Site Features
 

Free Will Refutations in Major Publications

 

Free Will Refuted in the Blogs

 

Free Will Refuted on YouTube

 

Recent books for the public and academia refuting free will

 

Edited and Revised Transcripts of the First Eighteen Episodes

 

Quotes Disaffirming Free Will and Affirming Determinism by the Famous

 

Absurd Free Will Defenses by Major Institutions and Publications Who Should Know Better

 

Claiming credit for public awareness that free will is an illusion

 
 

More Featured Episodes

10. Why Change as the basic Universal Process Makes Free Will Impossible

13. Overcoming Blame, Guilt, Envy and Arrogance by Overcoming the Illusion of Free Will

16. Overcoming the Illusion of Free Will as an Evolutionary Leap in Human Consciousness

17. Revitalizing Religion through Transcending the Illusion of Free Will

26. Because Essential Elements of Every Decision are Stored in Our Unconscious, Free Will is Impossible.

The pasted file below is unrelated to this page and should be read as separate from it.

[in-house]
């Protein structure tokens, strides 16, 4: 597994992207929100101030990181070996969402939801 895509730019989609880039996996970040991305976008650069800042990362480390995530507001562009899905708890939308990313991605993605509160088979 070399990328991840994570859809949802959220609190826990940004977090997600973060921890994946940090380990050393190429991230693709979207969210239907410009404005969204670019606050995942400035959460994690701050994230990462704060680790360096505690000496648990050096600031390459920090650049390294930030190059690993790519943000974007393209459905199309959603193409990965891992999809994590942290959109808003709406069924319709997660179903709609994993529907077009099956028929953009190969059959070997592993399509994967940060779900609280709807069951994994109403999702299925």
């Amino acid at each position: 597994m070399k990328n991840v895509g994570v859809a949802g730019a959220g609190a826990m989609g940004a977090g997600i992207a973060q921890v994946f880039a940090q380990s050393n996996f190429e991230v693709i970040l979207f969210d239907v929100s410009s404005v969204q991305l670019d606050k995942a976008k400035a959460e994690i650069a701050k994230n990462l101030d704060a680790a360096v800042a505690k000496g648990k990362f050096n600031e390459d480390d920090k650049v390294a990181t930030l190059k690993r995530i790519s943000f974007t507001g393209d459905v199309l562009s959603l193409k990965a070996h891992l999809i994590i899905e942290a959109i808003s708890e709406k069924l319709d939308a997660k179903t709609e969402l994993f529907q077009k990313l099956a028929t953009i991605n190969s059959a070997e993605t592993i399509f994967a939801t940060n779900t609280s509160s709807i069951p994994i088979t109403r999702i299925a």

38. The Messenger and I Have Evolved Human Consciousness

50. Freud Popularized the Unconscious.  Ortega is Popularizing Unconscious Will

60. Ten Ways to Refute Free Will

 
 

Landmark Coverage Refuting Free Will

 

USA Today - "Why you don't really have free will by Jerry Coyne January 1, 2012

"The debate about free will, long the purview of philosophers alone, has been given new life by scientists, especially neuroscientists studying how the brain works. And what they're finding supports the idea that free will is a complete illusion."


Time Magazine - "Think You're Operating on Free Will? Think Again" by Eben Harrell July 2, 2010